• If SUNE files bankruptcy after the close of the acquisition, VSLR and Blackstone would be legally and financially exposed in the bankruptcy case.
  • VSLR is financially very weak and would need to source additional capital to operate if Blackstone is forced to sue SUNE to close the acquisition. This would require a renegotiation of existing credit agreements or an injection of equity capital that would adversely impact existing stockholders.
  • VSLR is uncompetitive at its current installation costs and additional capital may not increase the economic value of the company.
  • Since VSLR has to cooperate in the marketing of the Portfolio Assets (it still owns the Portfolio Assets until the close), Blackstone knows the status of the process and possible market value of the existing Portfolio Assets. It may not want to invest more capital in VSLR based on that knowledge.
  • VSLR's stock price will be hammered if TERP is enjoined and SUNE refuses to close the acquisition or files bankruptcy. It is already trading well below the cash value of the merger compensation.
  • SUNE can abrogate the merger agreement in bankruptcy.

The point of this litany of considerations for Blackstone is to illustrate that they are not in an impregnable contractual and financial position. The situation is fraught with risk for them as well as SUNE and next steps are difficult to predict for all parties. So here is a recommendation. It is one possibility and certainly not the only alternative.

Blackstone should allow VSLR and SUNE to terminate the Purchase Agreement. The termination should include the following:

  • VSLR retains as a termination fee the SUNE equity and convertible notes that were to be issued as part of the merger compensation.
  • SUNE and VSLR sign a maintenance and administration agreement for the Portfolio Assets.
  • SUNE receives the portfolio of signed but uninstalled contracts for commercial and residential solar systems and is assigned the undrawn portion of existing tax equity partnership agreements. SUNE is allowed to hire certain individuals from VSLR.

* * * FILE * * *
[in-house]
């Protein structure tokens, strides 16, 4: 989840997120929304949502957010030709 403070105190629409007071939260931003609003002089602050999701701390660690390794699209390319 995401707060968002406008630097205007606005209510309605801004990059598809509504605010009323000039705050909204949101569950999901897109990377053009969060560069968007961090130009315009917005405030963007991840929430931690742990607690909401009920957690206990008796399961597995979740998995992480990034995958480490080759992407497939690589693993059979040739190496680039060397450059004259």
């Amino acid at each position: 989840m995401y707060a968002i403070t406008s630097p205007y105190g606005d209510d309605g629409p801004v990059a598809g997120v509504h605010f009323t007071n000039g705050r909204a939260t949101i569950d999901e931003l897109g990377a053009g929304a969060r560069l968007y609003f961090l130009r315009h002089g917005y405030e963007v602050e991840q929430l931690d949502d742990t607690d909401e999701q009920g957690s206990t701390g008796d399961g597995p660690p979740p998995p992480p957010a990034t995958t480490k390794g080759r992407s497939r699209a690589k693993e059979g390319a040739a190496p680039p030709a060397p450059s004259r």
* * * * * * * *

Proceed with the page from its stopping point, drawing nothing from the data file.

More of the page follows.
• VSLR retains ownership of the Portfolio Assets and sells them to a third party. VSLR liquidates upon the sale of the Portfolio Assets and distributes the cash proceeds along with the SUNE common stock and convertible debt to its current shareholders.

Various benefits would be realized by the parties:

  • All parties would avoid the time and cost of protracted litigation.
  • SUNE's cash flow projections would improve and liquidity uncertainties would subside.
  • VSLR shareholders would retain the upside of any improvement in SUNE's credit profile (through the price recovery of the convertible notes, not the value of the underlying stock) and stock price (through the common).
  • Since the cost of origination of the signed but uninstalled contracts has already been incurred, SUNE should be able to realize positive cash flow from the completion and commercial operation of these assets.
  • SUNE, through the VSLR hires, the uninstalled contracts and the assigned tax equity partnerships, would have the elements that it desires to expand into the residential solar business.
  • VSLR would have the maintenance and administration agreement needed to facilitate the sale of the Portfolio Assets and liquidate subsequently.

The following table calculates the cash balance at 3/31/16 assuming that the VSLR acquisition does not close. There is clearly sufficient cash for SUNE to survive into the second half of 2016, when it is projecting positive cash flow.

Cash Balance 3/31/16 (Millions) $1,119
Plus: Vivint Acquisition $1,058
Less: Committed Cash   $-
Less: Equity Issuance to VSLR Sellers (1)   $(456)
Less: New VSLR Convertible Bonds (2)   $(350)
Less: Proceeds from Asset Sales (3)   $(64)
Less: Vivint Term Loan   $(258)
Less: Vivint Blackstone Loan   $(244)
Adjusted Cash Balance   $805
Click to enlarge

Conclusion: There are too many risks and unknowns associated with owning SUNE common stock. As events unfold over the next several weeks, SUNE could continue to experience stock price volatility. Longer-term, SUNE could potentially be a very attractive investment assuming it survives this liquidity crisis. For now however, I consider the stock uninvestable except for individuals with extremely high risk thresholds.

Disclosure: I/we have no positions in any stocks mentioned, but may initiate a long position in SUNE over the next 72 hours.

I wrote this article myself, and it expresses my own opinions. I am not receiving compensation for it (other than from Seeking Alpha). I have no business relationship with any company whose stock is mentioned in this article.